By allowing ads to appear on this site, you support the local businesses who, in turn, support great journalism.
Hall County OKs $93.6 million budget
Spending plan for 2016 includes no tax increase
Placeholder Image

The Hall County Board of Commissioners voted 3-2 on Thursday night to approve a $93.6 million general fund budget for the 2016 fiscal year with no tax increase.

That’s a 3.68 percent increase over the current year’s adopted budget of $90.2 million.

Commissioners Billy Powell, Scott Gibbs and Jeff Stowe voted in favor of rolling back the tax rate to 5.735 to remain revenue neutral following the reassessment on values of commercial, industrial and residential properties this year. At that rate, the county will levy about $38.1 million in property taxes.

Of more than 4,200 commercial and industrial properties inspected this year, about 60 percent will see a rise in value, according to Chief Tax Appraiser Steve Watson.

Hall County properties are assessed at 40 percent of their value for tax purposes. One mill equals $1 of tax on every $1,000 of taxable value.

Commissioner Kathy Cooper and Chairman Richard Mecum supported keeping the property tax rate in place at 5.989, which amounts to a tax increase under state law, and would have generated about $1.6 million in additional revenue.

Without the additional revenue, officials OK’d budgeting about $3.6 million in reserves, rather than just about $2 million, to balance the spending plan.

The budget includes funding to open the courthouse annex in downtown Gainesville, $1.4 million for employee raises and money to add 24 new full-time positions.

Residents in attendance at a public hearing on the budget Thursday roundly urged commissioners to roll back the tax rate.

Joanne Stone made her case pointedly with single statement.

“The valuation on the condos that we own in Gainesville went up 70 percent,” she said, “and I’m not going to stand for it.”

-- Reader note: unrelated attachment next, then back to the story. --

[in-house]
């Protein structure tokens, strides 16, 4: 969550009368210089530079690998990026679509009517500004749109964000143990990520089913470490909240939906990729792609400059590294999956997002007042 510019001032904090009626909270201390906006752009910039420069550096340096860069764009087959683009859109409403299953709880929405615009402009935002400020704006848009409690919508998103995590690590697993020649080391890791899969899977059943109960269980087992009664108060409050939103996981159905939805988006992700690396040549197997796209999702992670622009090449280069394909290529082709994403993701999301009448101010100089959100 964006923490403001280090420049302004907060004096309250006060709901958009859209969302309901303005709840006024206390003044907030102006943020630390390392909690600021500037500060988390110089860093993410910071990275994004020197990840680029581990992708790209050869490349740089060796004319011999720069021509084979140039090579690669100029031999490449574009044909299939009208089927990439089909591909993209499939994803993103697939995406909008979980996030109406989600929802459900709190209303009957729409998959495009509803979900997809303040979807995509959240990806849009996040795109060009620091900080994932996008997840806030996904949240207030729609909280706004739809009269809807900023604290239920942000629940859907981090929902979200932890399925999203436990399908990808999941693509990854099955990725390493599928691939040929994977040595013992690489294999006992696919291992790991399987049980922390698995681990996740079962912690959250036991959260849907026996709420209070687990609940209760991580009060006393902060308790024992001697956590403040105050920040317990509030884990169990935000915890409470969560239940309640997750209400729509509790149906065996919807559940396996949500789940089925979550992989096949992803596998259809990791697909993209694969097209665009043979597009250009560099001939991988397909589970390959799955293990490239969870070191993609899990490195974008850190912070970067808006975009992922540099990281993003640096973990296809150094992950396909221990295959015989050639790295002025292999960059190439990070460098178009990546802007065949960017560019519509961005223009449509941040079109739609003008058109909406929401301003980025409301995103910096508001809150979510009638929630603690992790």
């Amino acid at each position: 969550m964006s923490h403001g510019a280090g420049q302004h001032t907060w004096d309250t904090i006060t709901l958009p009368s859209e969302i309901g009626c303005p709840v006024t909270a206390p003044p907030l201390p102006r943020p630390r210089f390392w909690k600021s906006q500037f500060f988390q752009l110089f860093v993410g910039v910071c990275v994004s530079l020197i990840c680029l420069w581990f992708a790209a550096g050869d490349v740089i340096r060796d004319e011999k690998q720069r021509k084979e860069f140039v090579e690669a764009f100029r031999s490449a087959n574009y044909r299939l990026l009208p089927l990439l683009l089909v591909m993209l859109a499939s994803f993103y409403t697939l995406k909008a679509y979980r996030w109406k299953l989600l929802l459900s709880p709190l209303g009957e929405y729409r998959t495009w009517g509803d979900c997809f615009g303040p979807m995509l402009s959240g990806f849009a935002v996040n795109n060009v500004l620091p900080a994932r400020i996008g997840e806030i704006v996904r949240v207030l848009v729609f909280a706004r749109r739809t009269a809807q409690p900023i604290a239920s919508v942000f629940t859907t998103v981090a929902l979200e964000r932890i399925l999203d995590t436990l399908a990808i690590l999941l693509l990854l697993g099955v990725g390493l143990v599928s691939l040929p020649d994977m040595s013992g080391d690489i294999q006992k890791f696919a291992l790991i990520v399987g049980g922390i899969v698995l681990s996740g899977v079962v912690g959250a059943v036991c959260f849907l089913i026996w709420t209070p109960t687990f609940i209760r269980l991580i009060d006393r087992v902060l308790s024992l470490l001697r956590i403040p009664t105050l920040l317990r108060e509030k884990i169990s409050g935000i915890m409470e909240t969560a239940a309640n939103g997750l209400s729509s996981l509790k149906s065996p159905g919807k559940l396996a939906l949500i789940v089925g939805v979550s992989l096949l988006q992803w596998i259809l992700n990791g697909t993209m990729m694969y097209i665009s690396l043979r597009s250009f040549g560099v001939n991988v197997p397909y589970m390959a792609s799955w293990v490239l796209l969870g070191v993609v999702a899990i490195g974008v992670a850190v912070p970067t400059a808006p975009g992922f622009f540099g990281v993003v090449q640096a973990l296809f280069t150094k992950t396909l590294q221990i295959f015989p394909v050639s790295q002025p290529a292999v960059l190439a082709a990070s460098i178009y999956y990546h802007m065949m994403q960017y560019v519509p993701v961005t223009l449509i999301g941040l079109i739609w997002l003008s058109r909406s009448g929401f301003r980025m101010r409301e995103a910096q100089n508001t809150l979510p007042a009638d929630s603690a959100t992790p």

Bill Oberholtzer said he believed officials needed to reduce spending rather than raise taxes or tap reserves.

“I don’t think anybody has seriously looked at cutting back on services … seems to me it would be a pretty simple matter not to hire new people and not need to increase taxes,” he added.

And Doug Aiken said that because the county has more than $22 million in reserves currently, tapping that fund does not pose a financial threat.

“May not like some ingredients,” he added, referring to those who supported a tax increase, “but it’s not a debt, yet.”

While the county has routinely budgeted reserves to balance spending plans in recent years, very little has actually been used as revenues exceeded projections. And that proved to be the argument that swayed Powell to vote in favor of rolling back the tax rate, though with one caveat.

“I do think there are some things we can do in the future to improve things,” he added. “We’ve got a pretty good track record of rolling the millage rate back … I don’t think we’re always going to be able to do that.”

Commissioners Scott Gibbs and Jeff Stowe had made it known weeks ago that they would not support a tax increase.

“I do appreciate the citizens’ input,” Gibbs said Thursday. “I am thrilled to be able to support the rollback.”

But Mecum and Cooper said they thought it was irresponsible to balance the budget with the heavy use of reserves, which are typically pocketed and spent only in the event of emergencies or natural disasters, and also help boost the county’s bond ratings.

Mecum also objected to whether keeping the tax rate unchanged truly amounted to a tax increase, and had vehemently argued over the last week that continuing to lower the millage rate would hurt the county’s ability to provide services for residents and invest in employees.

“If you run … your home or your business the way the folks here want to run this county, you’re going to be bankrupt or you’re going to be out of business,” he said. “You can’t do it for very long. And that’s what I’m afraid of right now. That’s where we’re headed.”

After the public hearing, Cooper told The Times that she believed it was premature to dip deep into reserves to balance the budget while the economy is still coming back to life, adding that she’d rather be “safe than sorry.”

Hall County Republican Party Chairman Debra Pilgrim said she was concerned that the vote was tight.

“All commissioners were elected as Republicans, and one of the core principles is that taxes should be no higher than what is required to achieve the necessary ends of government,” she told The Times. “Three out of the five did what they were supposed to do. Three out of the five did what they ran under.”

But Pilgrim said the fight over taxes is likely to rear its head again in the future.

“We won this battle …” she added.

Friends to Follow social media